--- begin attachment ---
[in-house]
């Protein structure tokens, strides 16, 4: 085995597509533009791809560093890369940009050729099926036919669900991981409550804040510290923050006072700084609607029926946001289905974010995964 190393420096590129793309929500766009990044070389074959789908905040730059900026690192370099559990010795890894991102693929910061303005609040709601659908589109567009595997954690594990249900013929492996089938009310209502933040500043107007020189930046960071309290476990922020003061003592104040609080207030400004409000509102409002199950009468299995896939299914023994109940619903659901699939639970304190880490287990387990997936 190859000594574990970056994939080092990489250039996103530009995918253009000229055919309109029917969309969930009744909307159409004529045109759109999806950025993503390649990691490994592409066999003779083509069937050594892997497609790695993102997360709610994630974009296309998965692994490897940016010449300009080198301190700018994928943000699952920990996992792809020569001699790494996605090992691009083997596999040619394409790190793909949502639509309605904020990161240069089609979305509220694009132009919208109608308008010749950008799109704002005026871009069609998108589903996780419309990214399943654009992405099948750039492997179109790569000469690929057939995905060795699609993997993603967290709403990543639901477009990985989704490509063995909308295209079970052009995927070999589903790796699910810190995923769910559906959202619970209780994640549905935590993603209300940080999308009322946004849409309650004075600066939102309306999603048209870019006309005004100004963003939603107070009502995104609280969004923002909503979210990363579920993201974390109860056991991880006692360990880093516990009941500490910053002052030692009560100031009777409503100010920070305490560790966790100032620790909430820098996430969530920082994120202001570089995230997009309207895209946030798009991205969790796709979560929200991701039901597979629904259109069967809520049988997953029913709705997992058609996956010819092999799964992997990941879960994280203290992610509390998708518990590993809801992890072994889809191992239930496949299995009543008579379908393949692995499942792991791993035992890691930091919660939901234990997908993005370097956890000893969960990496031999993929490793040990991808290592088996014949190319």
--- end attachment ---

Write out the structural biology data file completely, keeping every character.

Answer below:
[in-house]
């Protein structure tokens, strides 16, 4: 085995597509533009791809560093890369940009050729099926036919669900991981409550804040510290923050006072700084609607029926946001289905974010995964 190393420096590129793309929500766009990044070389074959789908905040730059900026690192370099559990010795890894991102693929910061303005609040709601659908589109567009595997954690594990249900013929492996089938009310209502933040500043107007020189930046960071309290476990922020003061003592104040609080207030400004409000509102409002199950009468299995896939299914023994109940619903659901699939639970304190880490287990387990997936 190859000594574990970056994939080092990489250039996103530009995918253009000229055919309109029917969309969930009744909307159409004529045109759109999806950025993503390649990691490994592409066999003779083509069937050594892997497609790695993102997360709610994630974009296309998965692994490897940016010449300009080198301190700018994928943000699952920990996992792809020569001699790494996605090992691009083997596999040619394409790190793909949502639509309605904020990161240069089609979305509220694009132009919208109608308008010749950008799109704002005026871009069609998108589903996780419309990214399943654009992405099948750039492997179109790569000469690929057939995905060795699609993997993603967290709403990543639901477009990985989704490509063995909308295209079970052009995927070999589903790796699910810190995923769910559906959202619970209780994640549905935590993603209300940080999308009322946004849409309650004075600066939102309306999603048209870019006309005004100004963003939603107070009502995104609280969004923002909503979210990363579920993201974390109860056991991880006692360990880093516990009941500490910053002052030692009560100031009777409503100010920070305490560790966790100032620790909430820098996430969530920082994120202001570089995230997009309207895209946030798009991205969790796709979560929200991701039901597979629904259109069967809520049988997953029913709705997992058609996956010819092999799964992997990941879960994280203290992610509390998708518990590993809801992890072994889809191992239930496949299995009543008579379908393949692995499942792991791993035992890691930091919660939901234990997908993005370097956890000893969960990496031999993929490793040990991808290592088996014949190319």